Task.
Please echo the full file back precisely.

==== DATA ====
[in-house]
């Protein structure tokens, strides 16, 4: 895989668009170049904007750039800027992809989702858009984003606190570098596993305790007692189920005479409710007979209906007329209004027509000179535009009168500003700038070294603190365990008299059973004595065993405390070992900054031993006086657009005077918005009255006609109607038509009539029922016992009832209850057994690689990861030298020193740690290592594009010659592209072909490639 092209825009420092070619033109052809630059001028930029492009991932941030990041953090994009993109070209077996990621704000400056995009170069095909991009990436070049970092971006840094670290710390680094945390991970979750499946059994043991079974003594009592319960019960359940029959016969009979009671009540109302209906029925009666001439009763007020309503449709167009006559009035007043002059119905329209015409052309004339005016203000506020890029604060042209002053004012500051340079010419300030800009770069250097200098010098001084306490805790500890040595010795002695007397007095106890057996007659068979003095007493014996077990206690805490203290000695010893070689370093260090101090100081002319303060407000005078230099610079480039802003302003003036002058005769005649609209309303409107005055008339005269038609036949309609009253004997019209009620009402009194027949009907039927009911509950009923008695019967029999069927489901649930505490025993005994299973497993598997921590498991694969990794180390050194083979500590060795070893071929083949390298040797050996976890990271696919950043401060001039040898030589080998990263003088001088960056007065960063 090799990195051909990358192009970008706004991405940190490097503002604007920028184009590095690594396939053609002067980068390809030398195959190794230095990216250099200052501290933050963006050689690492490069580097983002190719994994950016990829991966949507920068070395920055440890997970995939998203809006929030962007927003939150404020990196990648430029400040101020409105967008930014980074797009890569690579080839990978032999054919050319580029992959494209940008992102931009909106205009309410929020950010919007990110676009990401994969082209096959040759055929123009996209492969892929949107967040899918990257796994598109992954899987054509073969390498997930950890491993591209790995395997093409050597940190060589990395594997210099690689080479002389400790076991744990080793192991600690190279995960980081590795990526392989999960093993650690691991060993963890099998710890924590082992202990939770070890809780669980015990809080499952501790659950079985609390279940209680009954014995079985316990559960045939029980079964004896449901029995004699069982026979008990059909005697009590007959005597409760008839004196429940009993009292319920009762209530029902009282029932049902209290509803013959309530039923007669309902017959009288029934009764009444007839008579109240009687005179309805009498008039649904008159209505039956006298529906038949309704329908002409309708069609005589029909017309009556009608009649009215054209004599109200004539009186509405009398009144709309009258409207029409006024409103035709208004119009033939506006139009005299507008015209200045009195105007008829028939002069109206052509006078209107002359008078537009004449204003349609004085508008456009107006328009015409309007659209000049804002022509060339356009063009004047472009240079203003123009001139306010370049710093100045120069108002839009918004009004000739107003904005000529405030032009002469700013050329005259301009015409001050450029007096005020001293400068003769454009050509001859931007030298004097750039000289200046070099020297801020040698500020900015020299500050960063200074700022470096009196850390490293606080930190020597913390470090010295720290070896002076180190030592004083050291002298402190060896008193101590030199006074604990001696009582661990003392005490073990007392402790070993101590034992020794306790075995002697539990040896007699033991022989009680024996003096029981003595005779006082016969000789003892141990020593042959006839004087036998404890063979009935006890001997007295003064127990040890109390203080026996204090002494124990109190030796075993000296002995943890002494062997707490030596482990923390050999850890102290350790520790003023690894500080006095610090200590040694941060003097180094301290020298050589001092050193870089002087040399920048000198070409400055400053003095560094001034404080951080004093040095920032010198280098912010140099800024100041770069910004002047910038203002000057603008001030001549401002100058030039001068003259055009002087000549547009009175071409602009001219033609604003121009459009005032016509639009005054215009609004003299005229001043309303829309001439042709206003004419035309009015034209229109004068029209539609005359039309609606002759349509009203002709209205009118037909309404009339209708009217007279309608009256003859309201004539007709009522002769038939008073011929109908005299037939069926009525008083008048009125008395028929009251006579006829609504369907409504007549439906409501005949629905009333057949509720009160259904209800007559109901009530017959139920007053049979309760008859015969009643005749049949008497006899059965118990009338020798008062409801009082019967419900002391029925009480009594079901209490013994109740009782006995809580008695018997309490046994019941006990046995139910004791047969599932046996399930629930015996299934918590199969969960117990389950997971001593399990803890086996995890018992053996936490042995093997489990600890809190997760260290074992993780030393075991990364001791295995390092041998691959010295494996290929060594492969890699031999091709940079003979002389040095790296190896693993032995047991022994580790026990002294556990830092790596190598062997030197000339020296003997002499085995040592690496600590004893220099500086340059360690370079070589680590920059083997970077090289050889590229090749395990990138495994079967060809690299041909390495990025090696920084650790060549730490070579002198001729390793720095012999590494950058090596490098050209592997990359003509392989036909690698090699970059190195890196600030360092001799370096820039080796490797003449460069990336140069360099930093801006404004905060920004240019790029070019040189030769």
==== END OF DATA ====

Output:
[in-house]
């Protein structure tokens, strides 16, 4: 895989668009170049904007750039800027992809989702858009984003606190570098596993305790007692189920005479409710007979209906007329209004027509000179535009009168500003700038070294603190365990008299059973004595065993405390070992900054031993006086657009005077918005009255006609109607038509009539029922016992009832209850057994690689990861030298020193740690290592594009010659592209072909490639 092209825009420092070619033109052809630059001028930029492009991932941030990041953090994009993109070209077996990621704000400056995009170069095909991009990436070049970092971006840094670290710390680094945390991970979750499946059994043991079974003594009592319960019960359940029959016969009979009671009540109302209906029925009666001439009763007020309503449709167009006559009035007043002059119905329209015409052309004339005016203000506020890029604060042209002053004012500051340079010419300030800009770069250097200098010098001084306490805790500890040595010795002695007397007095106890057996007659068979003095007493014996077990206690805490203290000695010893070689370093260090101090100081002319303060407000005078230099610079480039802003302003003036002058005769005649609209309303409107005055008339005269038609036949309609009253004997019209009620009402009194027949009907039927009911509950009923008695019967029999069927489901649930505490025993005994299973497993598997921590498991694969990794180390050194083979500590060795070893071929083949390298040797050996976890990271696919950043401060001039040898030589080998990263003088001088960056007065960063 090799990195051909990358192009970008706004991405940190490097503002604007920028184009590095690594396939053609002067980068390809030398195959190794230095990216250099200052501290933050963006050689690492490069580097983002190719994994950016990829991966949507920068070395920055440890997970995939998203809006929030962007927003939150404020990196990648430029400040101020409105967008930014980074797009890569690579080839990978032999054919050319580029992959494209940008992102931009909106205009309410929020950010919007990110676009990401994969082209096959040759055929123009996209492969892929949107967040899918990257796994598109992954899987054509073969390498997930950890491993591209790995395997093409050597940190060589990395594997210099690689080479002389400790076991744990080793192991600690190279995960980081590795990526392989999960093993650690691991060993963890099998710890924590082992202990939770070890809780669980015990809080499952501790659950079985609390279940209680009954014995079985316990559960045939029980079964004896449901029995004699069982026979008990059909005697009590007959005597409760008839004196429940009993009292319920009762209530029902009282029932049902209290509803013959309530039923007669309902017959009288029934009764009444007839008579109240009687005179309805009498008039649904008159209505039956006298529906038949309704329908002409309708069609005589029909017309009556009608009649009215054209004599109200004539009186509405009398009144709309009258409207029409006024409103035709208004119009033939506006139009005299507008015209200045009195105007008829028939002069109206052509006078209107002359008078537009004449204003349609004085508008456009107006328009015409309007659209000049804002022509060339356009063009004047472009240079203003123009001139306010370049710093100045120069108002839009918004009004000739107003904005000529405030032009002469700013050329005259301009015409001050450029007096005020001293400068003769454009050509001859931007030298004097750039000289200046070099020297801020040698500020900015020299500050960063200074700022470096009196850390490293606080930190020597913390470090010295720290070896002076180190030592004083050291002298402190060896008193101590030199006074604990001696009582661990003392005490073990007392402790070993101590034992020794306790075995002697539990040896007699033991022989009680024996003096029981003595005779006082016969000789003892141990020593042959006839004087036998404890063979009935006890001997007295003064127990040890109390203080026996204090002494124990109190030796075993000296002995943890002494062997707490030596482990923390050999850890102290350790520790003023690894500080006095610090200590040694941060003097180094301290020298050589001092050193870089002087040399920048000198070409400055400053003095560094001034404080951080004093040095920032010198280098912010140099800024100041770069910004002047910038203002000057603008001030001549401002100058030039001068003259055009002087000549547009009175071409602009001219033609604003121009459009005032016509639009005054215009609004003299005229001043309303829309001439042709206003004419035309009015034209229109004068029209539609005359039309609606002759349509009203002709209205009118037909309404009339209708009217007279309608009256003859309201004539007709009522002769038939008073011929109908005299037939069926009525008083008048009125008395028929009251006579006829609504369907409504007549439906409501005949629905009333057949509720009160259904209800007559109901009530017959139920007053049979309760008859015969009643005749049949008497006899059965118990009338020798008062409801009082019967419900002391029925009480009594079901209490013994109740009782006995809580008695018997309490046994019941006990046995139910004791047969599932046996399930629930015996299934918590199969969960117990389950997971001593399990803890086996995890018992053996936490042995093997489990600890809190997760260290074992993780030393075991990364001791295995390092041998691959010295494996290929060594492969890699031999091709940079003979002389040095790296190896693993032995047991022994580790026990002294556990830092790596190598062997030197000339020296003997002499085995040592690496600590004893220099500086340059360690370079070589680590920059083997970077090289050889590229090749395990990138495994079967060809690299041909390495990025090696920084650790060549730490070579002198001729390793720095012999590494950058090596490098050209592997990359003509392989036909690698090699970059190195890196600030360092001799370096820039080796490797003449460069990336140069360099930093801006404004905060920004240019790029070019040189030769």